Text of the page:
The petitioner contends, however, that there is an area of discretion of which Judge Pollack erroneously refused to avail himself -- that he refused to consider the issue of credibility. The argument is not justified. The committing magistrate is required merely to determine whether there was competent legal evidence which, under United States (or New York) law would justify commitment for trial, not for conviction, if the crime had been committed here. Collins v. Loisel, supra, 259 U.S. at 314, 315, 42 S. Ct. 469.
While the process of definition is difficult in the area of "probable cause" perhaps it is enough to say that what tends to obliterate probable cause may be considered but not what merely contradicts it.
The improbability or the vagueness of testimony may destroy the probability of guilt, but the tendering of witnesses who testify to an opposite version of the facts does not. The latter must await trial on the merits. And exclusion of evidence relating to the defense is not error. Collins v. Loisel, supra, at 316, 42 S. Ct. 469. So long as there remains enough competent evidence to sustain the burden of establishing probable cause, even the erroneous exclusion of other evidence will not render the detention illegal. Charlton v. Kelly, supra, 229 U.S. at 461, 33 S. Ct. 945 (1913). "Although at a hearing of this type the fugitive has a right to introduce evidence, the right is limited to testimony which explains rather than contradicts the demanding country's proof, and its precise scope is largely in the Commissioner's discretion." United States ex rel. Petrushansky v. Marasco, 325 F.2d 562, 567 (2 Cir. 1963), cert. denied, 376 U.S. 952, 84 S. Ct. 969, 11 L. Ed. 2d 971 (1964). "There is not and cannot well be any uniform rule determining how far an examining magistrate should hear the witness produced by an accused person." Charlton v. Kelly, supra, 229 U.S. at 461, 33 S. Ct. at 949.
The petitioner argues, nevertheless, that he should have been permitted to bring witnesses from Israel to testify on his behalf in the extradition hearing. There is no such requirement in international extradition. See Merino v. United States Marshal, 326 F.2d 5, 12 (9 Cir. 1962); Jimenez v. Aristeguieta, 311 F.2d 547 (5 Cir. 1962). And the delays implicit in restricting the discretion of the committing magistrate in this regard would be grave, indeed.
The petitioner next contends that all but two of the offenses with which he is charged are not extraditable under the Convention. It is conceded that the crime of "deceit" or "larceny by false pretenses" and the crime of "theft by a depositary" are extraditable offenses under the terms of the Convention. It is contended, however, that the other counts are not extraditable offenses.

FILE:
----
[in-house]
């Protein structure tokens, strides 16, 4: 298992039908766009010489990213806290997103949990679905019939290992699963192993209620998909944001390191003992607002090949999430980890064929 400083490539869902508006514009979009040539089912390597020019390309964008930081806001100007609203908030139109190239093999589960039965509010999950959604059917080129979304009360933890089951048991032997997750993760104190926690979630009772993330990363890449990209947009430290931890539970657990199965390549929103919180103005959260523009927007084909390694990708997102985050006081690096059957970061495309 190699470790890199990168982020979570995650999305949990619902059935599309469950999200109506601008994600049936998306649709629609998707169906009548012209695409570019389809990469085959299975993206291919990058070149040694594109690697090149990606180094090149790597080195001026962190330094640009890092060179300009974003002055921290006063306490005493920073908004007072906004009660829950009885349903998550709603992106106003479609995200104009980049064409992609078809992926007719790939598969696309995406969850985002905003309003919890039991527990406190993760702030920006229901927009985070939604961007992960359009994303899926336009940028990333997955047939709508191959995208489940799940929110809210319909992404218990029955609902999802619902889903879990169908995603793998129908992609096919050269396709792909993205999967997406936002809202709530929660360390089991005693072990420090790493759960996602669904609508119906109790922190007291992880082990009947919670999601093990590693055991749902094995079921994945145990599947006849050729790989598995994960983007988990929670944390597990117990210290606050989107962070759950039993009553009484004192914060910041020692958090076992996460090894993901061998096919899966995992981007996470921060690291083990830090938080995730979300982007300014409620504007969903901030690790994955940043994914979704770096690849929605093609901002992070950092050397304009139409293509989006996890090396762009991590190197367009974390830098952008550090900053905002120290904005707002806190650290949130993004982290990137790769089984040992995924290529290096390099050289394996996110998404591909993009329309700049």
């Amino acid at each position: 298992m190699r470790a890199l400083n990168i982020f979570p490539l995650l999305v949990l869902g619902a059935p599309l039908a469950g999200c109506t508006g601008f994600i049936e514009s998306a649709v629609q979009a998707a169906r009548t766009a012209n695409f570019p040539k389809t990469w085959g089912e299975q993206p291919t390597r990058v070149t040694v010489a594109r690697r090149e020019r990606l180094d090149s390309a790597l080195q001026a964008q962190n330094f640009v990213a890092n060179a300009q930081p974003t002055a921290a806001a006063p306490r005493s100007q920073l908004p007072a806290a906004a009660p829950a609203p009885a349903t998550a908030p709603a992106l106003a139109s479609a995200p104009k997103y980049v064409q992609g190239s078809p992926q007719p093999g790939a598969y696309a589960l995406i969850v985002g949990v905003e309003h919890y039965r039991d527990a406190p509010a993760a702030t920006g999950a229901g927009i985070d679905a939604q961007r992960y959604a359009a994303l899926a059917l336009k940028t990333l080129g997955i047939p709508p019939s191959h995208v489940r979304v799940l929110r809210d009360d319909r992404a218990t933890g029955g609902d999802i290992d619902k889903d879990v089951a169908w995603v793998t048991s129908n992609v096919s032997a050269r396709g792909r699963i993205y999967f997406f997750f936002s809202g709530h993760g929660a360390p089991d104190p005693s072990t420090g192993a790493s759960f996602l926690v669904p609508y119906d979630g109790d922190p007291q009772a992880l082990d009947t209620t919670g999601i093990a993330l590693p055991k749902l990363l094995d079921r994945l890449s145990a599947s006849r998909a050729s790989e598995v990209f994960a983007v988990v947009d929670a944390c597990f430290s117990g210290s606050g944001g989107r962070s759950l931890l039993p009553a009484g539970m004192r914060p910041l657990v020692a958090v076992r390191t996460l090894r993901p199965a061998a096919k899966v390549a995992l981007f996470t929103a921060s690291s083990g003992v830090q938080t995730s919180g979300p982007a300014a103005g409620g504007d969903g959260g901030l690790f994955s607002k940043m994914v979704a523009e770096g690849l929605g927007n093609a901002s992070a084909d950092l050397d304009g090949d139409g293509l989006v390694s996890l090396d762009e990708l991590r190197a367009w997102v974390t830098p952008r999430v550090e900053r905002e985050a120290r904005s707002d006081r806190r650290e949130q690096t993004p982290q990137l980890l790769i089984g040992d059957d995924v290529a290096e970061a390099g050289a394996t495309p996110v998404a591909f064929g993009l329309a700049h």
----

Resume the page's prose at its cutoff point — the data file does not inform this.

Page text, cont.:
The petitioner relies on the recognized rule that the country of asylum may limit the trial of the fugitive in the demanding country to those crimes which have been shown to be extraditable offenses in law and where probable cause has been shown on the evidence. So, for example, extradition of a fugitive has been held proper for embezzlement but not for murder. Jimenez v. Aristeguieta, 311 F.2d 547, 551-52. And treaties generally provide for recognition by the demanding state of the limitation upon the offenses that may be tried. See Johnson v. Browne, 205 U.S. 309, 317-318, 27 S. Ct. 539, 51 L. Ed. 816 (1907) (U.S.-Israel Convention Art. XIII).
There is no such limitation based on nomenclature alone. "It is immaterial that the acts in question constitute the crime of theft and fraud in Canada and the crime of larceny in New York State. It is enough if the particular acts charged are criminal in both jurisdictions." Collins v. Loisel, 259 U.S. 309, 42 S. Ct. 469, 66 L. Ed. 956 (1922). U.S. ex rel. Rauch v. Stockinger, 269 F.2d 681, 687 (2 Cir. 1959).
Nomenclature aside, we must determine whether each count sets forth acts which are criminal both in Israel and New York. The Government contends that every count of the 19 count statement of charge contains at least one extraditable offense.
Article II of the Convention lists the following among the extraditable offenses: 12. Larceny; 13. Embezzlement; 14. Obtaining money . . . by false pretenses; 17. Receiving money or other property knowing the same to have been unlawfully obtained; 18. Fraud by a bailee, banker, agent, factor, trustee, executor, administrator or by a director or officer of any company; 19. Forgery . . . or uttering what is forged; 23. Perjury; subornation of perjury.
A thorough review of the evidence shows that probable cause exists to believe that the petitioner committed the crime of deceit on the facts adduced in support of counts 2 through 17, recognizing the nexus as a common scheme and plan. Counts 1, 18 and 19 will be discussed separately.